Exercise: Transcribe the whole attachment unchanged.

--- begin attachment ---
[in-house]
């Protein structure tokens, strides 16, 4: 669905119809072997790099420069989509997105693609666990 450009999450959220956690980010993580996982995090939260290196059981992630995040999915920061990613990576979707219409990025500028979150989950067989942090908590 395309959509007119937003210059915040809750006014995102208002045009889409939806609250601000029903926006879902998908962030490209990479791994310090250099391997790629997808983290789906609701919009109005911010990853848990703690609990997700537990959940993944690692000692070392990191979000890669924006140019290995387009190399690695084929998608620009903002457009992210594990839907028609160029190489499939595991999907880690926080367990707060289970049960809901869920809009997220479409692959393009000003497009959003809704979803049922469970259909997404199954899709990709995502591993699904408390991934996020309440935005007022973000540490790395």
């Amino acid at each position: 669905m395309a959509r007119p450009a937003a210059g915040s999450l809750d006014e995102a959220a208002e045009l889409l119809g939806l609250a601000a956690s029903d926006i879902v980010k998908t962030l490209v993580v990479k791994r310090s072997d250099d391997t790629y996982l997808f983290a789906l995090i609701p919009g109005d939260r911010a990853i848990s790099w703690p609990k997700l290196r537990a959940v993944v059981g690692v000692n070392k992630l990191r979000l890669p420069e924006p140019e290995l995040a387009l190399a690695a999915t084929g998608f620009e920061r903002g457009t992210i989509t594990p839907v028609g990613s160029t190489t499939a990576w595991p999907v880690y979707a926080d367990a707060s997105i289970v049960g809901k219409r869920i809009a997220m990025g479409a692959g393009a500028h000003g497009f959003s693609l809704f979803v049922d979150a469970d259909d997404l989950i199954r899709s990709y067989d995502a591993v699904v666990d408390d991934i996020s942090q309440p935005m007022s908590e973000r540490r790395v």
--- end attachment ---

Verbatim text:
[in-house]
């Protein structure tokens, strides 16, 4: 669905119809072997790099420069989509997105693609666990 450009999450959220956690980010993580996982995090939260290196059981992630995040999915920061990613990576979707219409990025500028979150989950067989942090908590 395309959509007119937003210059915040809750006014995102208002045009889409939806609250601000029903926006879902998908962030490209990479791994310090250099391997790629997808983290789906609701919009109005911010990853848990703690609990997700537990959940993944690692000692070392990191979000890669924006140019290995387009190399690695084929998608620009903002457009992210594990839907028609160029190489499939595991999907880690926080367990707060289970049960809901869920809009997220479409692959393009000003497009959003809704979803049922469970259909997404199954899709990709995502591993699904408390991934996020309440935005007022973000540490790395």
């Amino acid at each position: 669905m395309a959509r007119p450009a937003a210059g915040s999450l809750d006014e995102a959220a208002e045009l889409l119809g939806l609250a601000a956690s029903d926006i879902v980010k998908t962030l490209v993580v990479k791994r310090s072997d250099d391997t790629y996982l997808f983290a789906l995090i609701p919009g109005d939260r911010a990853i848990s790099w703690p609990k997700l290196r537990a959940v993944v059981g690692v000692n070392k992630l990191r979000l890669p420069e924006p140019e290995l995040a387009l190399a690695a999915t084929g998608f620009e920061r903002g457009t992210i989509t594990p839907v028609g990613s160029t190489t499939a990576w595991p999907v880690y979707a926080d367990a707060s997105i289970v049960g809901k219409r869920i809009a997220m990025g479409a692959g393009a500028h000003g497009f959003s693609l809704f979803v049922d979150a469970d259909d997404l989950i199954r899709s990709y067989d995502a591993v699904v666990d408390d991934i996020s942090q309440p935005m007022s908590e973000r540490r790395v």